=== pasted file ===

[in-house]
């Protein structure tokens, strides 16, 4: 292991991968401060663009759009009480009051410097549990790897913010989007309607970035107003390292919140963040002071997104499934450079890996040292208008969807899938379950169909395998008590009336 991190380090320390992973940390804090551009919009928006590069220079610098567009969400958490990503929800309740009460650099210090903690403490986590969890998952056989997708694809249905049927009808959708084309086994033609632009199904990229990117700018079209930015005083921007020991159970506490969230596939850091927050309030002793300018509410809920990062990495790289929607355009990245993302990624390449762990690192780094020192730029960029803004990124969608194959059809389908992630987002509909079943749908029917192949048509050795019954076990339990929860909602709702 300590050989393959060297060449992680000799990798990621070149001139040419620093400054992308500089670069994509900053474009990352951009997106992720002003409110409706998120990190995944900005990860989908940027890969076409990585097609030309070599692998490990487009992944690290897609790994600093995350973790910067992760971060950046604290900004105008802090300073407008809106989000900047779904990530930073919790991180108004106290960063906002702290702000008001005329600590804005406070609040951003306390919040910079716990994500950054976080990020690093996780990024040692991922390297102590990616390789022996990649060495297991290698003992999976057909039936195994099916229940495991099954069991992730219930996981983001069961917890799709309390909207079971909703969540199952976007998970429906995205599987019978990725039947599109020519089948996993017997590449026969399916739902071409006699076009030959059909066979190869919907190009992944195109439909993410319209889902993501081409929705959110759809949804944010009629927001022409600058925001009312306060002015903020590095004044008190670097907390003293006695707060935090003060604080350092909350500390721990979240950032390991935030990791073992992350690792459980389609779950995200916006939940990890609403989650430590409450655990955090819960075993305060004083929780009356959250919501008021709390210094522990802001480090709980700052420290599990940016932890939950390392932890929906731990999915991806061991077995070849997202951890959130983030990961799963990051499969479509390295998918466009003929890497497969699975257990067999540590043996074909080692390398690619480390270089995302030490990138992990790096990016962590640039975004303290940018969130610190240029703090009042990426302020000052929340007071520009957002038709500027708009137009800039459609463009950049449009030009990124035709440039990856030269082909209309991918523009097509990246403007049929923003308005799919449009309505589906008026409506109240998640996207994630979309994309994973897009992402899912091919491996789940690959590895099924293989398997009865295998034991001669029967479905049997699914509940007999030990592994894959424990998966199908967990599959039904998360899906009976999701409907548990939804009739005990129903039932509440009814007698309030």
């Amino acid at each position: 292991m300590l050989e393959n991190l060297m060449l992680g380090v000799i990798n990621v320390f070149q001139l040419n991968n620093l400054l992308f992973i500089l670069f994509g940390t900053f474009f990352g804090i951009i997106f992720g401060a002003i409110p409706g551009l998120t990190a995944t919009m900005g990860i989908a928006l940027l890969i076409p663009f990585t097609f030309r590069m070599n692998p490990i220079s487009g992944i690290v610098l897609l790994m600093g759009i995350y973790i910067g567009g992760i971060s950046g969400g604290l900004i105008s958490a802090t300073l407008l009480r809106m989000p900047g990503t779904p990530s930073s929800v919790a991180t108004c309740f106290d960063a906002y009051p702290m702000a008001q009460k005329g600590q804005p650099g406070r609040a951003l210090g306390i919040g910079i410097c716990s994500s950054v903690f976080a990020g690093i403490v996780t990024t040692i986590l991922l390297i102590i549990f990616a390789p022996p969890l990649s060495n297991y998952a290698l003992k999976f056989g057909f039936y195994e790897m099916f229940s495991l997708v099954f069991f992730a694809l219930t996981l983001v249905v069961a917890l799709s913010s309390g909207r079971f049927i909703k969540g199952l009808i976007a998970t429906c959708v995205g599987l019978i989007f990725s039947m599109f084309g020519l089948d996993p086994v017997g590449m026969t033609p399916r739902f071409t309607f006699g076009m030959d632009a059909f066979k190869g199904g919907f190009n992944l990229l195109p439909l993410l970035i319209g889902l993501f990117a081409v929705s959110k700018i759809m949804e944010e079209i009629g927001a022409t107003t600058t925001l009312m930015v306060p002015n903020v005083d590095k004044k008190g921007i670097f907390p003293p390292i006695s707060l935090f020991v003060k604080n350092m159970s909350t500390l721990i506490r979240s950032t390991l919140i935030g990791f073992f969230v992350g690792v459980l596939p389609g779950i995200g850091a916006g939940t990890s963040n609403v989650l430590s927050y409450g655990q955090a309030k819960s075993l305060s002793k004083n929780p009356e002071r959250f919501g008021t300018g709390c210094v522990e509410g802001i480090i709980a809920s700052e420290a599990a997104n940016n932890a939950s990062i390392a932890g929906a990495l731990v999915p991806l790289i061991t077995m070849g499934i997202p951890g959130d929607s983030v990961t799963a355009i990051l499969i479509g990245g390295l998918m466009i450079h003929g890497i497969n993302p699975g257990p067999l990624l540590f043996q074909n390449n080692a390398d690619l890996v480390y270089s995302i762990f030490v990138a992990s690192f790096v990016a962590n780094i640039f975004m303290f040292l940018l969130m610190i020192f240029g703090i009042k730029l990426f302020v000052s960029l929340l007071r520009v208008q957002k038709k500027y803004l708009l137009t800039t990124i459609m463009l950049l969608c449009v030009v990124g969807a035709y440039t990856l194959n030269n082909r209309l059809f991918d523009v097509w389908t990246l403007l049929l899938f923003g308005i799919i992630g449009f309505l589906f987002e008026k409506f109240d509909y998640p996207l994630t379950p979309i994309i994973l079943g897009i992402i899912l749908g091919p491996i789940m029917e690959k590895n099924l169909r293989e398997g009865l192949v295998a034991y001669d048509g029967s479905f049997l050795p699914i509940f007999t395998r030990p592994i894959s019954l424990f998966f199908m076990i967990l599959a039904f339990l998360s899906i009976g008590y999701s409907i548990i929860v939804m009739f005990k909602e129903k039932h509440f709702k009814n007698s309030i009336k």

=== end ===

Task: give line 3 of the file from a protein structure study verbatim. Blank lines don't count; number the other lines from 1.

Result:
């Amino acid at each position: 292991m300590l050989e393959n991190l060297m060449l992680g380090v000799i990798n990621v320390f070149q001139l040419n991968n620093l400054l992308f992973i500089l670069f994509g940390t900053f474009f990352g804090i951009i997106f992720g401060a002003i409110p409706g551009l998120t990190a995944t919009m900005g990860i989908a928006l940027l890969i076409p663009f990585t097609f030309r590069m070599n692998p490990i220079s487009g992944i690290v610098l897609l790994m600093g759009i995350y973790i910067g567009g992760i971060s950046g969400g604290l900004i105008s958490a802090t300073l407008l009480r809106m989000p900047g990503t779904p990530s930073s929800v919790a991180t108004c309740f106290d960063a906002y009051p702290m702000a008001q009460k005329g600590q804005p650099g406070r609040a951003l210090g306390i919040g910079i410097c716990s994500s950054v903690f976080a990020g690093i403490v996780t990024t040692i986590l991922l390297i102590i549990f990616a390789p022996p969890l990649s060495n297991y998952a290698l003992k999976f056989g057909f039936y195994e790897m099916f229940s495991l997708v099954f069991f992730a694809l219930t996981l983001v249905v069961a917890l799709s913010s309390g909207r079971f049927i909703k969540g199952l009808i976007a998970t429906c959708v995205g599987l019978i989007f990725s039947m599109f084309g020519l089948d996993p086994v017997g590449m026969t033609p399916r739902f071409t309607f006699g076009m030959d632009a059909f066979k190869g199904g919907f190009n992944l990229l195109p439909l993410l970035i319209g889902l993501f990117a081409v929705s959110k700018i759809m949804e944010e079209i009629g927001a022409t107003t600058t925001l009312m930015v306060p002015n903020v005083d590095k004044k008190g921007i670097f907390p003293p390292i006695s707060l935090f020991v003060k604080n350092m159970s909350t500390l721990i506490r979240s950032t390991l919140i935030g990791f073992f969230v992350g690792v459980l596939p389609g779950i995200g850091a916006g939940t990890s963040n609403v989650l430590s927050y409450g655990q955090a309030k819960s075993l305060s002793k004083n929780p009356e002071r959250f919501g008021t300018g709390c210094v522990e509410g802001i480090i709980a809920s700052e420290a599990a997104n940016n932890a939950s990062i390392a932890g929906a990495l731990v999915p991806l790289i061991t077995m070849g499934i997202p951890g959130d929607s983030v990961t799963a355009i990051l499969i479509g990245g390295l998918m466009i450079h003929g890497i497969n993302p699975g257990p067999l990624l540590f043996q074909n390449n080692a390398d690619l890996v480390y270089s995302i762990f030490v990138a992990s690192f790096v990016a962590n780094i640039f975004m303290f040292l940018l969130m610190i020192f240029g703090i009042k730029l990426f302020v000052s960029l929340l007071r520009v208008q957002k038709k500027y803004l708009l137009t800039t990124i459609m463009l950049l969608c449009v030009v990124g969807a035709y440039t990856l194959n030269n082909r209309l059809f991918d523009v097509w389908t990246l403007l049929l899938f923003g308005i799919i992630g449009f309505l589906f987002e008026k409506f109240d509909y998640p996207l994630t379950p979309i994309i994973l079943g897009i992402i899912l749908g091919p491996i789940m029917e690959k590895n099924l169909r293989e398997g009865l192949v295998a034991y001669d048509g029967s479905f049997l050795p699914i509940f007999t395998r030990p592994i894959s019954l424990f998966f199908m076990i967990l599959a039904f339990l998360s899906i009976g008590y999701s409907i548990i929860v939804m009739f005990k909602e129903k039932h509440f709702k009814n007698s309030i009336k």